I got lucky that I didn’t compete in horse shows until my third year of university in a very small region (on the intercollegiate horse show association circuit) so I missed most of the crazy bitches. There were a few of them, but not nearly as many as when I’d go help at the horse shows kids from my home barn attended in the summer, and even still not many there because they were low-level schooling shows. My coach isn’t a fan of the politics involved in the equestrian world. Her and her daughters showed at some high level events, and she would bring a rider to a higher level event if they wanted it and she thought they were ready, but she preferred sticking to schooling shows were there was a lot less pressure on the kids and fewer crazies.
      Some of the coaches, though…they frightened me.

    • Rachel Sea

      My very first big show I was warming up in the same ring as another girl who was crying because she was getting SCREAMED at by her trainer for making a mistake. When we passed each other, I asked her if she was okay, and she gave me a dirty look, and flipped me off. I was 10 and she was probably 8 or 9. It was my first inclination that maybe shows were when everyone was actually at their worst.

    • pixie

      Oh wow. That’s…something. For a 9 year old to flip off another kid.
      I’m frequently thankful I managed to find a good coach who doesn’t charge an insane amount and doesn’t scream/yell at students. She can be a tad scary sometimes, but it’s more the thick Irish accent than anything else. Not that Irish accents are scary, but when you’re being told off for not listening it can be.

  • Lala

    And how come those commercials only talk about the moms. My dad also schlepped me around to tons of sporting events in addition to my mom.

  • Justme

    I guess it depends on your perspective. Next week we are on tap to attend five nights worth of basketball games because my husbands season is wrapping up. I love going to games because I love watching the girls get better and succeed. And the games can get pretty exciting. I have no problem with about 80% of your list, but I also have been happily involved in sports since I was 8. My three-year-old actually starts soccer next week (it’s all her idea and it’s going to be hilarious). As long as she’s happy playing, I’m more than willing to support her wherever it takes her. And the same can be said if she chooses to pursue arts or music instead.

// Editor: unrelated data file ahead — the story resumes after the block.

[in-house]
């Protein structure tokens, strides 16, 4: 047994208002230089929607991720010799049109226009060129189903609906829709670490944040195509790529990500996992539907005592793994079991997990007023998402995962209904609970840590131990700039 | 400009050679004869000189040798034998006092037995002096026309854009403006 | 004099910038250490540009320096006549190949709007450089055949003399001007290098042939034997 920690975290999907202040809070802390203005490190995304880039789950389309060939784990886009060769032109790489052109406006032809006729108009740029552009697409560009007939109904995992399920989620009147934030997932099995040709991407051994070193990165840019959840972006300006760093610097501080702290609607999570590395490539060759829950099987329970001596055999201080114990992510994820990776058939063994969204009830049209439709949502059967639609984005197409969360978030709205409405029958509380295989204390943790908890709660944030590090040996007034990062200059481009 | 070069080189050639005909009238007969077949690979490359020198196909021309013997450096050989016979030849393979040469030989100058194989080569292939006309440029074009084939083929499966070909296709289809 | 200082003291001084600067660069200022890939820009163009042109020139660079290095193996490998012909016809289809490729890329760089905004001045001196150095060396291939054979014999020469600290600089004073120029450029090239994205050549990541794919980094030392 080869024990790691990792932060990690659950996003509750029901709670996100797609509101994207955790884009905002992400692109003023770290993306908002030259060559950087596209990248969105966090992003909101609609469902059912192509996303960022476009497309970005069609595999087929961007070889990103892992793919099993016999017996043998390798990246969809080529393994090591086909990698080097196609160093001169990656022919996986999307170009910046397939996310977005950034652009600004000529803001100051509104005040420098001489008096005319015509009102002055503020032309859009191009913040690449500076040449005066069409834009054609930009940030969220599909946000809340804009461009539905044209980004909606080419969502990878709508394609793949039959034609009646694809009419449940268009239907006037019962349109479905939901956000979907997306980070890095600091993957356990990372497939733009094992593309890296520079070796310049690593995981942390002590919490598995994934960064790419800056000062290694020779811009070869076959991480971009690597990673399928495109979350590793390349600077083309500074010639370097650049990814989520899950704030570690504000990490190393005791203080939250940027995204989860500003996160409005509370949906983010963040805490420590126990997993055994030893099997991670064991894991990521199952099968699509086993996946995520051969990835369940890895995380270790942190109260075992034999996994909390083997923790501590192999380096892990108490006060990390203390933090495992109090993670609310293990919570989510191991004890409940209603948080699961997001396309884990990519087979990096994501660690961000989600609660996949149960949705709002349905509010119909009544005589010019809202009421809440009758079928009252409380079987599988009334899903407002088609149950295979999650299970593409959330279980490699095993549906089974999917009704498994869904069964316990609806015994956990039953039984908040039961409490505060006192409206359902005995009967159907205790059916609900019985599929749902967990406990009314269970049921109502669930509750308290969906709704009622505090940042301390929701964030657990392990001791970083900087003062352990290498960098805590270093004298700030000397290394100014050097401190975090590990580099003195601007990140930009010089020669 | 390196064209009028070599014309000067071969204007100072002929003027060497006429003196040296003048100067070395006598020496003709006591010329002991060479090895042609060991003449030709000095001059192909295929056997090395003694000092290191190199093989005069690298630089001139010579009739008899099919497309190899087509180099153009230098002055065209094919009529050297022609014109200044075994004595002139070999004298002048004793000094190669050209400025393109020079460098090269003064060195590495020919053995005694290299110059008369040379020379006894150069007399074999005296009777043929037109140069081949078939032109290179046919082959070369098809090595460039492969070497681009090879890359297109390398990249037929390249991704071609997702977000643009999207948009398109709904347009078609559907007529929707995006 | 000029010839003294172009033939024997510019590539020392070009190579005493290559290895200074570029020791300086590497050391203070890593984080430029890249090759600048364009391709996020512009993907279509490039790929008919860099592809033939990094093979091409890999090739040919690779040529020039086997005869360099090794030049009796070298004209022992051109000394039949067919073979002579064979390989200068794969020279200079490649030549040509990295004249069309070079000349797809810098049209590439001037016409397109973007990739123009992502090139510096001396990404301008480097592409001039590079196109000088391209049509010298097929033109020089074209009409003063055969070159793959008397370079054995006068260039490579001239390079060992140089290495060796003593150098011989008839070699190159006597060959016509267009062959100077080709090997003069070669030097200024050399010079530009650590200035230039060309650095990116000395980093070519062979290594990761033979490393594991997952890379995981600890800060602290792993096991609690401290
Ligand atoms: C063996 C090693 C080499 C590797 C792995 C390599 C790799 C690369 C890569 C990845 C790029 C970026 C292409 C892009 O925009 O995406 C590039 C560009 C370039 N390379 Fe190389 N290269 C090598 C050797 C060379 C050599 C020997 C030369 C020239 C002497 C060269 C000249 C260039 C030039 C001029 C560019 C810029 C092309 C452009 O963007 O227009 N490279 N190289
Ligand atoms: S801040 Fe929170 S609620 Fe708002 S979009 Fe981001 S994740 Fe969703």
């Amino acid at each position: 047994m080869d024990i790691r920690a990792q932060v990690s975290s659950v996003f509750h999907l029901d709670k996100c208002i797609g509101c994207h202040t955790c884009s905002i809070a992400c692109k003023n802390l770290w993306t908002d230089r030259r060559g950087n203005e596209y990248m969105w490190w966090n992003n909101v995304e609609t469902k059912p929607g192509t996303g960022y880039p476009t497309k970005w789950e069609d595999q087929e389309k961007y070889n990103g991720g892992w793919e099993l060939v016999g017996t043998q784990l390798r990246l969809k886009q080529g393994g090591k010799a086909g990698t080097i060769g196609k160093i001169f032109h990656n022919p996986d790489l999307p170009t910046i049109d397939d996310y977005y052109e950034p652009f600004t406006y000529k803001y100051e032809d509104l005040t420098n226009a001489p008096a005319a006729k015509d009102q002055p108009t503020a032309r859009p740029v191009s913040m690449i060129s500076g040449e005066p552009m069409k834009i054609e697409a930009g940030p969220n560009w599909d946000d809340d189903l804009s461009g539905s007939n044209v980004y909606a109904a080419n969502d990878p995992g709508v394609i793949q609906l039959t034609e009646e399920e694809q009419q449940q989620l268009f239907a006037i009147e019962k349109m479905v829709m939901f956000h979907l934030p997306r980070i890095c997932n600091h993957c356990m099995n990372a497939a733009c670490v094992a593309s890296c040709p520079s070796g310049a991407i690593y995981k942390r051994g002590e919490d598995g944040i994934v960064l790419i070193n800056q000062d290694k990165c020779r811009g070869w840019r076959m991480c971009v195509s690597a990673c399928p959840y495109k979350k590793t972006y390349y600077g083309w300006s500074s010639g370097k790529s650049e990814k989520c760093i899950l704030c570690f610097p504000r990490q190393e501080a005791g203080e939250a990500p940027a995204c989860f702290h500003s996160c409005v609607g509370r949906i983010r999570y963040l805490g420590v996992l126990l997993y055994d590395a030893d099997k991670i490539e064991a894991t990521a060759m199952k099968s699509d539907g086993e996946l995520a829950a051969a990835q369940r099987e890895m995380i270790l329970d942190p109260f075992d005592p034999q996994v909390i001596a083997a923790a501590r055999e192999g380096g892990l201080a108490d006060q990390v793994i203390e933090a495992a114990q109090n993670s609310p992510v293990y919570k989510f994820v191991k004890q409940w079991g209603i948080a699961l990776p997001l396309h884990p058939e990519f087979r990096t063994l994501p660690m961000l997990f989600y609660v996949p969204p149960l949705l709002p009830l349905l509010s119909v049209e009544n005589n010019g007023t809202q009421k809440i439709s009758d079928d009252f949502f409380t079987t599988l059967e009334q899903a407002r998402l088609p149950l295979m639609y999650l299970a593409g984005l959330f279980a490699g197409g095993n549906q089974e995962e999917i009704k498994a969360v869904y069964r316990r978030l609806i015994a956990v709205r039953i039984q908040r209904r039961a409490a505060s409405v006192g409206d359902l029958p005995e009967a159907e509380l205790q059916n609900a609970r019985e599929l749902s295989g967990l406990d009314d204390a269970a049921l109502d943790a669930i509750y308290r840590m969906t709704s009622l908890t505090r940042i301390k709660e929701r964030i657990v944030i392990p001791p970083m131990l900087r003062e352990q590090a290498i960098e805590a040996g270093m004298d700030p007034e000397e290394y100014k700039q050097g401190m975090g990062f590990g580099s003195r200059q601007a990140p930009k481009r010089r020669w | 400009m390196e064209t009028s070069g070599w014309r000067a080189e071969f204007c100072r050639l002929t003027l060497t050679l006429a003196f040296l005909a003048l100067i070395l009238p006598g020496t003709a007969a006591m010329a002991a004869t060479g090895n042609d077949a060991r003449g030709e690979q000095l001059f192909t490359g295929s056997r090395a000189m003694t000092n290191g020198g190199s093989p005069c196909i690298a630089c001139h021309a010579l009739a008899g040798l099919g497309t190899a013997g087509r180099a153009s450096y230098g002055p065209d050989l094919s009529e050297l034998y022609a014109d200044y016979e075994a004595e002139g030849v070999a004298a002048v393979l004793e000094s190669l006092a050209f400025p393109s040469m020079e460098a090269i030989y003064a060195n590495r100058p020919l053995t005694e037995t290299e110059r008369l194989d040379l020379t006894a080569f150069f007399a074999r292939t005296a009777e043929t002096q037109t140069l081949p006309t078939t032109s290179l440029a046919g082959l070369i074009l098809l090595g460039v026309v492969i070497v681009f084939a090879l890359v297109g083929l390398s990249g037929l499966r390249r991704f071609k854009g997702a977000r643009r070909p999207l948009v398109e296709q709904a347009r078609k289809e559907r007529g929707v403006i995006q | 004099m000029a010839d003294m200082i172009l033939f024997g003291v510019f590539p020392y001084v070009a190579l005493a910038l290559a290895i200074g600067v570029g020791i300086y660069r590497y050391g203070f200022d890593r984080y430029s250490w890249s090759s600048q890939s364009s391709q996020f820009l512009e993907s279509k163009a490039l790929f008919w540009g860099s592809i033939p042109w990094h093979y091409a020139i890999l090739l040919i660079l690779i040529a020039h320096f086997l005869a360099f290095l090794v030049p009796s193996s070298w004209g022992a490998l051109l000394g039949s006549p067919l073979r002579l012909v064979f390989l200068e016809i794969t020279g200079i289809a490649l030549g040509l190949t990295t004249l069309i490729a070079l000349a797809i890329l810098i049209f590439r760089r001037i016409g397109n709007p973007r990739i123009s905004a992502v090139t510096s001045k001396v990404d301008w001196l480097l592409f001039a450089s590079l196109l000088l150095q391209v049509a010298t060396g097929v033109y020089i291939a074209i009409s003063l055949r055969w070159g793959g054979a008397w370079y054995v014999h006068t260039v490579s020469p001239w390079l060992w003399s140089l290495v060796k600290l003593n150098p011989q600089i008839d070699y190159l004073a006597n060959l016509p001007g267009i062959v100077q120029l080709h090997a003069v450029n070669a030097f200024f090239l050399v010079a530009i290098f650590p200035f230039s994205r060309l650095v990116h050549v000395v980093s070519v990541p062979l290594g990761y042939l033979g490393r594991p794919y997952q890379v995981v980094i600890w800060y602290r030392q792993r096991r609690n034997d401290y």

• Holo The Wise Wolf

    What is WRONG with this person????? This may be the most selfish article I have ever read!! This writer basically just said they only ever want their child to be the epitome of average! Because godforbid they excel at something and “inconvenience” you. I mean really??

    I for one would be PROUD to be an Olympic mom, because it would mean my kid is pursuing their passion and achieving their dreams, what more could a mom ever possibly want??

    I can’t wait until my son discovers his first passion, be it sports or gymnastics or dancing or science or art or magic or whatever little seed is currently growing in his heart. And you can believe I will be all over it, we’ll buy the things or go to the places or enter the classes or whatever it takes to help him succeed! Why would I do that when it would “inconvenience” me? The answer is simple, I love my kid and I want him to have a happy and fulfilling life. Because that’s my job, because I’m his mom.

    (I do feel sorry for this writers kids though)